Here's an interesting piece on "Matteo Pericoli's NYC Views" including "the view from Philip Glass' apartment."
Here is the view from my office:
Indeed it's a nice day in New York City. 80 degrees and clear. It's been terribly hot and muggy for weeks. I've never been one to like New York or even think it's a nice place. The New York I can admit to sort of liking would be the grimy New York as seen in 1980s movies like 'Coming to America' and 'Trading Places.' It was a back-drop to the comedies of my youth. I can't imagine why people continue to come here.
That city may exist in the fringes of the Burroughs now but most neighborhoods and the entirety of Manhattan are parasitically consumed by rich people. A few holdovers from when the city was a cool place still hang in there with rent controlled apartments, but mostly this is a place where people send their kids to have fun on their dime. You'd be amazed at how few people actually work. Granted, we don't see the people who actually work because they are in offices or cubicles while in places like the SoHo district, where once upon a time poor and struggling artists made history, the district is now exclusively high end shops where do-nothings spend $115 on t-shirts. I say do-nothings rather than unemployed because these people have no jobs, and apparently don't have to work. Full generations of people who don't have any need to work is quite disturbing.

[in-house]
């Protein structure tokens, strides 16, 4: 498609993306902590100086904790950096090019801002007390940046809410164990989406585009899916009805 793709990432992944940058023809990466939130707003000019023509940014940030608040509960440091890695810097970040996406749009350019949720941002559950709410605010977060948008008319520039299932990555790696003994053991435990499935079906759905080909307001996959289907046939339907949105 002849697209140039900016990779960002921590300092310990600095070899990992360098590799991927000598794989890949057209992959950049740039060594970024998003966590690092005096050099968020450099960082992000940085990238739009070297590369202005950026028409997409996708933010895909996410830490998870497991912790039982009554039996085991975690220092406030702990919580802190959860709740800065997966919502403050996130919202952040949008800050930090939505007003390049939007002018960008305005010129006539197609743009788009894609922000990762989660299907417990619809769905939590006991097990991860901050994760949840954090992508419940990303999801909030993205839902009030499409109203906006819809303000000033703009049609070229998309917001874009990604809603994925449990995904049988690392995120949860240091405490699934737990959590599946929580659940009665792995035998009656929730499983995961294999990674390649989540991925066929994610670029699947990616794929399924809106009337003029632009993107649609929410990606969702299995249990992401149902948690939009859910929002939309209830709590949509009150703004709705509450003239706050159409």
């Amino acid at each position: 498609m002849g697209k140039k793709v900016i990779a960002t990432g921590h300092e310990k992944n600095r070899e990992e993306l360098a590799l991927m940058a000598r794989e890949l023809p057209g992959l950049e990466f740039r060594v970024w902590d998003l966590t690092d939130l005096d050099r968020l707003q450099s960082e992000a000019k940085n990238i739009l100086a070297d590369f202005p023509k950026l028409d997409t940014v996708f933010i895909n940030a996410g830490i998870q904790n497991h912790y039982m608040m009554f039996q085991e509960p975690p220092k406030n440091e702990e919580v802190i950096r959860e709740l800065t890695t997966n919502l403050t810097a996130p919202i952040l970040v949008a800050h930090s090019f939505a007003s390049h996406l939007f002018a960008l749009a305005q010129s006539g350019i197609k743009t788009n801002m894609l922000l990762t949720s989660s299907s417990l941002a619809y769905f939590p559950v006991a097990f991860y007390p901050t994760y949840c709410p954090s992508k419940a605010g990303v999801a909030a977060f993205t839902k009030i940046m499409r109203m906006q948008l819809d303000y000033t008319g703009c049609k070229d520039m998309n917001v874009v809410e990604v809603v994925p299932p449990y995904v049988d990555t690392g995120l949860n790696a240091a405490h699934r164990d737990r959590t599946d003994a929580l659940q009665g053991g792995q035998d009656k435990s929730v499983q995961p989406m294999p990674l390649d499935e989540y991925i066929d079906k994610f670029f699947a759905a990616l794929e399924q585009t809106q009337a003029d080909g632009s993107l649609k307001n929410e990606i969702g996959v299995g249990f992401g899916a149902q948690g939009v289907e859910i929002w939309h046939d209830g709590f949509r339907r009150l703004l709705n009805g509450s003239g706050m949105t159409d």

I never knew that city other than from those movies. I can't imagine why anyone would want to be here nowadays. However, in the spirit of that stolen creative moment of the 60s and 70s, I bring to you "Music for Voices" from 1970. Written while Glass was music director for the fledgling Mabou Mines Theater Company, this recording comes from a performance at the Paula Cooper Gallery in Soho in 1972.
As with many scores from that time period, it brings me to the time and place of that New York in its full glory of trash strikes, dark dangerous alleys, high crimes, graffiti-ed subways, high drug use, and great overall cultural upheaval in the United States.
Music like this could only come out of that time and place. It will be interesting to hear the music truly representative of our current time 40 years from now. I have my own theories about that which I'll share in due time. But for now, this Monday, I toast to the memory of that bizarrely beautiful hiccough of time which produced so much good and bad art: New York in the 60s and 70s.
Music for Voices (complete with car sounds driving by around the 6 minute mark)